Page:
Are you able to make music full time, or do you have day job?
I’ve always been entrepreneurial, and have a few different ventures/income streams. That will never change, regardless of how successful this project becomes.
Are your friends and family supportive of your music career?
Most friends/family/associates aren’t even aware of it, to be honest. My philosophy has always been that you should create the best product you can, and expose it to the world through reasonable arms-length marketing efforts. How it’s received by the masses will determine its ultimate success or lack thereof. Friends and family would be supportive, even if the project doesn’t warrant it – so I don’t see there being much value in that.
What’s something you never expected about being a songwriter? What have you learned that surprised you?
I just think a positive reaction to a song is something that’s almost universally unexpected, and humbling in a way. The songs on this album… I must have heard them all thousands of times, from the initial writing process through the various demo and studio recordings, etc.
I’m obsessive by nature, so I’ve listened over and over in attempting to figure out where to improve either the songs themselves or the recordings. After awhile, you get sick of all of it – and it’s hard to envision someone else hearing these songs and actually liking them.
Matt and I were discussing this concept in the studio one day, and he said that once he’s done producing a record, he can never listen to it again. I remember seeing a comment from the late Graeme Edge (Moody Blues drummer, another of my favorite bands) a few years back, in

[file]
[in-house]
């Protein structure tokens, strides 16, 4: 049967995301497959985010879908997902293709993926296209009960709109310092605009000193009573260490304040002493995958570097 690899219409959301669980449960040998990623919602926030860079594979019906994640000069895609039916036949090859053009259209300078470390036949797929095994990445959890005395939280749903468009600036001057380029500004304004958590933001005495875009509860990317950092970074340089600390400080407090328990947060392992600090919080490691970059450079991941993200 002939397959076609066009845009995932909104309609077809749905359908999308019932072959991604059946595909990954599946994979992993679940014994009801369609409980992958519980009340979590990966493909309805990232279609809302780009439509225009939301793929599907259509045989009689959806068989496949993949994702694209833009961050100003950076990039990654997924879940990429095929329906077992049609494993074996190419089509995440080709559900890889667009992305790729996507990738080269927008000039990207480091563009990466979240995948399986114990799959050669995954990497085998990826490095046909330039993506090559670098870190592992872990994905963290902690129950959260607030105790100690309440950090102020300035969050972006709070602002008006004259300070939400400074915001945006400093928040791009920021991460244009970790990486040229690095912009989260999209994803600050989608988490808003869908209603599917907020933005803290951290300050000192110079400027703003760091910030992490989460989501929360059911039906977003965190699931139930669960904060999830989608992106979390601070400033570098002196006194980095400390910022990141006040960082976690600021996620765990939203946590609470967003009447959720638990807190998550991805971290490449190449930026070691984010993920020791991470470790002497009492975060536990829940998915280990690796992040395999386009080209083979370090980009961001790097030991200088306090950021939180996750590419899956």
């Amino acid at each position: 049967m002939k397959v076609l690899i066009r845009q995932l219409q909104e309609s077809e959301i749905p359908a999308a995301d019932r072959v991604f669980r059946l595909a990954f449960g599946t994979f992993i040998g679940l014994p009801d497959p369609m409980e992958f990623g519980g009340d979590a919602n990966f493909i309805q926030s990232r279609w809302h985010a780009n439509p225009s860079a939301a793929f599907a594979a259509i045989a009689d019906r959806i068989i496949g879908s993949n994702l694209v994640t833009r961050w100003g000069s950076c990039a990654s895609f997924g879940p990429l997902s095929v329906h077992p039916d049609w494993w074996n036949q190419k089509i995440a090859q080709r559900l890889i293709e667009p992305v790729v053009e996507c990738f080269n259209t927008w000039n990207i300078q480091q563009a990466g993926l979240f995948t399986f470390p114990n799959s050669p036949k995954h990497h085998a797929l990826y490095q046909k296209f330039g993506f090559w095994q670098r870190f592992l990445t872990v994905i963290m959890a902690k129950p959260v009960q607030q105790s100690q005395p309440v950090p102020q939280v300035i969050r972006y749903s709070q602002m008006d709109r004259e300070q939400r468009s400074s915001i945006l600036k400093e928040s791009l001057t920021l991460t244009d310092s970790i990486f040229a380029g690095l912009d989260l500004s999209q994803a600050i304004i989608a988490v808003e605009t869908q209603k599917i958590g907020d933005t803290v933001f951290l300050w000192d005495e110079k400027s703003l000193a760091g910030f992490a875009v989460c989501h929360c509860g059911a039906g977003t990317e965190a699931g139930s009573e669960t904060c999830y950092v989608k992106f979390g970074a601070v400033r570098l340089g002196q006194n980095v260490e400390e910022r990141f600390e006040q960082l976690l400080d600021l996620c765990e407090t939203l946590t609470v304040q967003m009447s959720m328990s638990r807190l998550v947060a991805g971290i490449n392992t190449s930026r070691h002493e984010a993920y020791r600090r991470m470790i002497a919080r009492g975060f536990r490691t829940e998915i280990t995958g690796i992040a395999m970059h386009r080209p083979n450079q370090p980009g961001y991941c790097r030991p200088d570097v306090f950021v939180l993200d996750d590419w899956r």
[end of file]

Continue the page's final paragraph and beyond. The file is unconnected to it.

which he mentioned that he hadn’t listened to their “Seventh Sojourn” album (released back in 1972) since it was first released. That was mind-blowing to me at the time… but I get it now. As Matt said, “you can never hear your own songs for the first time”. So it’s hard to get
a feel for how people will generally react to hearing them for the first time either.
Have you had any experiences that really stand out because of your songs?
Many of the musicians who performed on this record said that they wanted to be a part of the project, because they genuinely liked the songs. Considering how amazing all of these artists are, and how incredibly lucky I was to work with all of them, well… that was certainly a stand-out experience for me.
Do you have any important events coming up we should know about?
We’re just releasing a single/video each month until the album comes out in October. Nothing noteworthy beyond that.
What is the first piece of advice you would give to anyone inspired to write songs?
For anyone genuinely wanting to create art, go ahead and create what moves you, introduce it to the world – and let the world absorb it in its purest form (without relying on a perceived image).
And, finally, are your proud of your accomplishment? Was it worth the effort?
I don’t think “proud” or “accomplishment” are the right words… this has always felt like more of a lifelong purpose for me. It was something I’ve always been driven to do… I didn’t have a choice.
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IG: http://instagram.com/interstate_island @Interstate_island